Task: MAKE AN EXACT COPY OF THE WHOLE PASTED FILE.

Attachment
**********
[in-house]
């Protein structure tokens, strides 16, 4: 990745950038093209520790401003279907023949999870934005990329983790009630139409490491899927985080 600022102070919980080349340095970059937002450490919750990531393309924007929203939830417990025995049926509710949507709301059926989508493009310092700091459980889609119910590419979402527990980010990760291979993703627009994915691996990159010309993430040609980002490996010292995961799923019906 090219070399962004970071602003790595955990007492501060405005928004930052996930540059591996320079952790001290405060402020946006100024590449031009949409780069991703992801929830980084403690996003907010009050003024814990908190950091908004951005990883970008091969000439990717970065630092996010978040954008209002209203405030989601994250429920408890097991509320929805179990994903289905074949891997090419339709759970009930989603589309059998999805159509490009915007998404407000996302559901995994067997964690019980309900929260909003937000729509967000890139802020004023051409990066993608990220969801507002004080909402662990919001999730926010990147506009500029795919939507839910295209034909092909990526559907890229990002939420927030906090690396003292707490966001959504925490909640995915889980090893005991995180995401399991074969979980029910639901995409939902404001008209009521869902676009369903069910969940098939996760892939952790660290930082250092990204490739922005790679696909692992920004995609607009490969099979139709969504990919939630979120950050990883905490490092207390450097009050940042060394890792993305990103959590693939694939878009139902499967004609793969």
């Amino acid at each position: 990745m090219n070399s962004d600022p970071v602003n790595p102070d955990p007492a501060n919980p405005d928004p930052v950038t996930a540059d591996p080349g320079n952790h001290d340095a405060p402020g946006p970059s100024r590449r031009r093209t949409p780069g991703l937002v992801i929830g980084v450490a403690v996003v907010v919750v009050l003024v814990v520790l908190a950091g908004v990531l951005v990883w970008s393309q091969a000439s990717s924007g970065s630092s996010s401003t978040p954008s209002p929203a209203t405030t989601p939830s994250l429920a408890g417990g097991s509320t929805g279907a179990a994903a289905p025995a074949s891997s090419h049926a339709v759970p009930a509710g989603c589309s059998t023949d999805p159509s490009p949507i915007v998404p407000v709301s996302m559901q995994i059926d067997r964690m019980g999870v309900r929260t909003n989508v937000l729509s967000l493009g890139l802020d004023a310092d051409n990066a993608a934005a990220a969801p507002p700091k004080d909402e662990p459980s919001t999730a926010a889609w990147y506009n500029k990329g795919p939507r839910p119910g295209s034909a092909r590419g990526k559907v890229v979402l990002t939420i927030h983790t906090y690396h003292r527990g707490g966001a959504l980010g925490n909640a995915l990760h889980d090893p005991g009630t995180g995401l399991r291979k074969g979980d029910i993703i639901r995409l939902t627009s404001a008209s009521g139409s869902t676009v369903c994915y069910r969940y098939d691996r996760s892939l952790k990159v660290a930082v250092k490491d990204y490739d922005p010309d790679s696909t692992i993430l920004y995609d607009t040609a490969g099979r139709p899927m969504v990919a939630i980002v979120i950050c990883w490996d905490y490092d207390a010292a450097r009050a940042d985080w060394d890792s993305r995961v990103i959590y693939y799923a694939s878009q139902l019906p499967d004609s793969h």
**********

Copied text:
[in-house]
């Protein structure tokens, strides 16, 4: 990745950038093209520790401003279907023949999870934005990329983790009630139409490491899927985080 600022102070919980080349340095970059937002450490919750990531393309924007929203939830417990025995049926509710949507709301059926989508493009310092700091459980889609119910590419979402527990980010990760291979993703627009994915691996990159010309993430040609980002490996010292995961799923019906 090219070399962004970071602003790595955990007492501060405005928004930052996930540059591996320079952790001290405060402020946006100024590449031009949409780069991703992801929830980084403690996003907010009050003024814990908190950091908004951005990883970008091969000439990717970065630092996010978040954008209002209203405030989601994250429920408890097991509320929805179990994903289905074949891997090419339709759970009930989603589309059998999805159509490009915007998404407000996302559901995994067997964690019980309900929260909003937000729509967000890139802020004023051409990066993608990220969801507002004080909402662990919001999730926010990147506009500029795919939507839910295209034909092909990526559907890229990002939420927030906090690396003292707490966001959504925490909640995915889980090893005991995180995401399991074969979980029910639901995409939902404001008209009521869902676009369903069910969940098939996760892939952790660290930082250092990204490739922005790679696909692992920004995609607009490969099979139709969504990919939630979120950050990883905490490092207390450097009050940042060394890792993305990103959590693939694939878009139902499967004609793969």
């Amino acid at each position: 990745m090219n070399s962004d600022p970071v602003n790595p102070d955990p007492a501060n919980p405005d928004p930052v950038t996930a540059d591996p080349g320079n952790h001290d340095a405060p402020g946006p970059s100024r590449r031009r093209t949409p780069g991703l937002v992801i929830g980084v450490a403690v996003v907010v919750v009050l003024v814990v520790l908190a950091g908004v990531l951005v990883w970008s393309q091969a000439s990717s924007g970065s630092s996010s401003t978040p954008s209002p929203a209203t405030t989601p939830s994250l429920a408890g417990g097991s509320t929805g279907a179990a994903a289905p025995a074949s891997s090419h049926a339709v759970p009930a509710g989603c589309s059998t023949d999805p159509s490009p949507i915007v998404p407000v709301s996302m559901q995994i059926d067997r964690m019980g999870v309900r929260t909003n989508v937000l729509s967000l493009g890139l802020d004023a310092d051409n990066a993608a934005a990220a969801p507002p700091k004080d909402e662990p459980s919001t999730a926010a889609w990147y506009n500029k990329g795919p939507r839910p119910g295209s034909a092909r590419g990526k559907v890229v979402l990002t939420i927030h983790t906090y690396h003292r527990g707490g966001a959504l980010g925490n909640a995915l990760h889980d090893p005991g009630t995180g995401l399991r291979k074969g979980d029910i993703i639901r995409l939902t627009s404001a008209s009521g139409s869902t676009v369903c994915y069910r969940y098939d691996r996760s892939l952790k990159v660290a930082v250092k490491d990204y490739d922005p010309d790679s696909t692992i993430l920004y995609d607009t040609a490969g099979r139709p899927m969504v990919a939630i980002v979120i950050c990883w490996d905490y490092d207390a010292a450097r009050a940042d985080w060394d890792s993305r995961v990103i959590y693939y799923a694939s878009q139902l019906p499967d004609s793969h």